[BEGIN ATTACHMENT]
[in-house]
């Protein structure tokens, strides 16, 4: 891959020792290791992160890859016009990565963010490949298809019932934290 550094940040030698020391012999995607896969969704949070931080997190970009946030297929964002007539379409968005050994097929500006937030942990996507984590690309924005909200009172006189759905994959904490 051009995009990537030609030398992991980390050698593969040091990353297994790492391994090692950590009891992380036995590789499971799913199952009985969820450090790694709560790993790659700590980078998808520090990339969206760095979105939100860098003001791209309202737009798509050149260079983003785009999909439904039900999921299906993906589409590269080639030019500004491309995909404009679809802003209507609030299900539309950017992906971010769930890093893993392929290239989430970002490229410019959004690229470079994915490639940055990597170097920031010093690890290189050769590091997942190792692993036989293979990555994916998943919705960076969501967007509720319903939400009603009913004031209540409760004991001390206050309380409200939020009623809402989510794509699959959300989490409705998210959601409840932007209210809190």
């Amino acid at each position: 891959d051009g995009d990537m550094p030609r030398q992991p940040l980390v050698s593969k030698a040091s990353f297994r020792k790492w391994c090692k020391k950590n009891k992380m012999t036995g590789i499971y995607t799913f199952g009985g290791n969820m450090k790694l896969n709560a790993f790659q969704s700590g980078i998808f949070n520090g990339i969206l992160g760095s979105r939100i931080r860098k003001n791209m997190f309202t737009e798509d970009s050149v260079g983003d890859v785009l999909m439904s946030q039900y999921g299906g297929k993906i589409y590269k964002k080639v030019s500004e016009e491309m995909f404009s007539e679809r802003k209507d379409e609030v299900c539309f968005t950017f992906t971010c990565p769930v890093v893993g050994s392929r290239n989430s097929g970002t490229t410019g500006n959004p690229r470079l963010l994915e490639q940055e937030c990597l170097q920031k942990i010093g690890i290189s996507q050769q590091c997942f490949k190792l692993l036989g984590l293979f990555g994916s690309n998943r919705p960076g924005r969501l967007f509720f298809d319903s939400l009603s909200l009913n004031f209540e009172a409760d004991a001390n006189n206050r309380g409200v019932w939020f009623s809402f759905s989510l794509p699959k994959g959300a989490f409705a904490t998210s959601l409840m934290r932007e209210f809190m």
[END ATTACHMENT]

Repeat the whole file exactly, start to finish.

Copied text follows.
[in-house]
């Protein structure tokens, strides 16, 4: 891959020792290791992160890859016009990565963010490949298809019932934290 550094940040030698020391012999995607896969969704949070931080997190970009946030297929964002007539379409968005050994097929500006937030942990996507984590690309924005909200009172006189759905994959904490 051009995009990537030609030398992991980390050698593969040091990353297994790492391994090692950590009891992380036995590789499971799913199952009985969820450090790694709560790993790659700590980078998808520090990339969206760095979105939100860098003001791209309202737009798509050149260079983003785009999909439904039900999921299906993906589409590269080639030019500004491309995909404009679809802003209507609030299900539309950017992906971010769930890093893993392929290239989430970002490229410019959004690229470079994915490639940055990597170097920031010093690890290189050769590091997942190792692993036989293979990555994916998943919705960076969501967007509720319903939400009603009913004031209540409760004991001390206050309380409200939020009623809402989510794509699959959300989490409705998210959601409840932007209210809190």
């Amino acid at each position: 891959d051009g995009d990537m550094p030609r030398q992991p940040l980390v050698s593969k030698a040091s990353f297994r020792k790492w391994c090692k020391k950590n009891k992380m012999t036995g590789i499971y995607t799913f199952g009985g290791n969820m450090k790694l896969n709560a790993f790659q969704s700590g980078i998808f949070n520090g990339i969206l992160g760095s979105r939100i931080r860098k003001n791209m997190f309202t737009e798509d970009s050149v260079g983003d890859v785009l999909m439904s946030q039900y999921g299906g297929k993906i589409y590269k964002k080639v030019s500004e016009e491309m995909f404009s007539e679809r802003k209507d379409e609030v299900c539309f968005t950017f992906t971010c990565p769930v890093v893993g050994s392929r290239n989430s097929g970002t490229t410019g500006n959004p690229r470079l963010l994915e490639q940055e937030c990597l170097q920031k942990i010093g690890i290189s996507q050769q590091c997942f490949k190792l692993l036989g984590l293979f990555g994916s690309n998943r919705p960076g924005r969501l967007f509720f298809d319903s939400l009603s909200l009913n004031f209540e009172a409760d004991a001390n006189n206050r309380g409200v019932w939020f009623s809402f759905s989510l794509p699959k994959g959300a989490f409705a904490t998210s959601l409840m934290r932007e209210f809190m």